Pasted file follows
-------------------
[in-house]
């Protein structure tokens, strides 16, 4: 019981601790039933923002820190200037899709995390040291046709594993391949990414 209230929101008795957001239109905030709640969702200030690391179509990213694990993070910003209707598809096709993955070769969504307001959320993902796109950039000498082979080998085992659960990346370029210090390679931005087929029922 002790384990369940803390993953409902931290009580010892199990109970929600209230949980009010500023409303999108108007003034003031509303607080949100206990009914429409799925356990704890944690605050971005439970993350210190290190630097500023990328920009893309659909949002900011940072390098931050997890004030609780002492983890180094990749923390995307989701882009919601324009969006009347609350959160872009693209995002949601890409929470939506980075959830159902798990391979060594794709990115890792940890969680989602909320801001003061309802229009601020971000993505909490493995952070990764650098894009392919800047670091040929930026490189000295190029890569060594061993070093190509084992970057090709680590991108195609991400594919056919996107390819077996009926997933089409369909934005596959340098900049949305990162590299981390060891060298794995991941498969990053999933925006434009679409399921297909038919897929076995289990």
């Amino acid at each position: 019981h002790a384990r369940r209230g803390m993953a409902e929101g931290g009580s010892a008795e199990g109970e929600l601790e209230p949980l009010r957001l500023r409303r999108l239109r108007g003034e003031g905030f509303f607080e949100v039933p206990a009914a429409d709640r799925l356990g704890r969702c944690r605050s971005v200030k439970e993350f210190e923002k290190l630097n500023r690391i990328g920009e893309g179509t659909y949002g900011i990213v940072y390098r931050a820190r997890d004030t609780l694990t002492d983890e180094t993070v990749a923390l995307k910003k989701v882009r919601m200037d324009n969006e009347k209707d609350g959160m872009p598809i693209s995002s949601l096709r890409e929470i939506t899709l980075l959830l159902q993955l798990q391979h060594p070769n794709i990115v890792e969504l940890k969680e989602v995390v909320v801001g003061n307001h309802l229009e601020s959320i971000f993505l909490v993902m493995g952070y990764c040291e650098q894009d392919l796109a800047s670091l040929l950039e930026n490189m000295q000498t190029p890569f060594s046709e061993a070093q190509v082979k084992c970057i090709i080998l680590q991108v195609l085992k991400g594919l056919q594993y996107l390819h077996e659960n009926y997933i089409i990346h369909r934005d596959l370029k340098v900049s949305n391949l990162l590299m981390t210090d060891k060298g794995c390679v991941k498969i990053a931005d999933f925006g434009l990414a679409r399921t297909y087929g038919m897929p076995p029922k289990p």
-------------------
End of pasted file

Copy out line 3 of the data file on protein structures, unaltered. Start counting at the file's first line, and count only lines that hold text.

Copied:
């Amino acid at each position: 019981h002790a384990r369940r209230g803390m993953a409902e929101g931290g009580s010892a008795e199990g109970e929600l601790e209230p949980l009010r957001l500023r409303r999108l239109r108007g003034e003031g905030f509303f607080e949100v039933p206990a009914a429409d709640r799925l356990g704890r969702c944690r605050s971005v200030k439970e993350f210190e923002k290190l630097n500023r690391i990328g920009e893309g179509t659909y949002g900011i990213v940072y390098r931050a820190r997890d004030t609780l694990t002492d983890e180094t993070v990749a923390l995307k910003k989701v882009r919601m200037d324009n969006e009347k209707d609350g959160m872009p598809i693209s995002s949601l096709r890409e929470i939506t899709l980075l959830l159902q993955l798990q391979h060594p070769n794709i990115v890792e969504l940890k969680e989602v995390v909320v801001g003061n307001h309802l229009e601020s959320i971000f993505l909490v993902m493995g952070y990764c040291e650098q894009d392919l796109a800047s670091l040929l950039e930026n490189m000295q000498t190029p890569f060594s046709e061993a070093q190509v082979k084992c970057i090709i080998l680590q991108v195609l085992k991400g594919l056919q594993y996107l390819h077996e659960n009926y997933i089409i990346h369909r934005d596959l370029k340098v900049s949305n391949l990162l590299m981390t210090d060891k060298g794995c390679v991941k498969i990053a931005d999933f925006g434009l990414a679409r399921t297909y087929g038919m897929p076995p029922k289990p």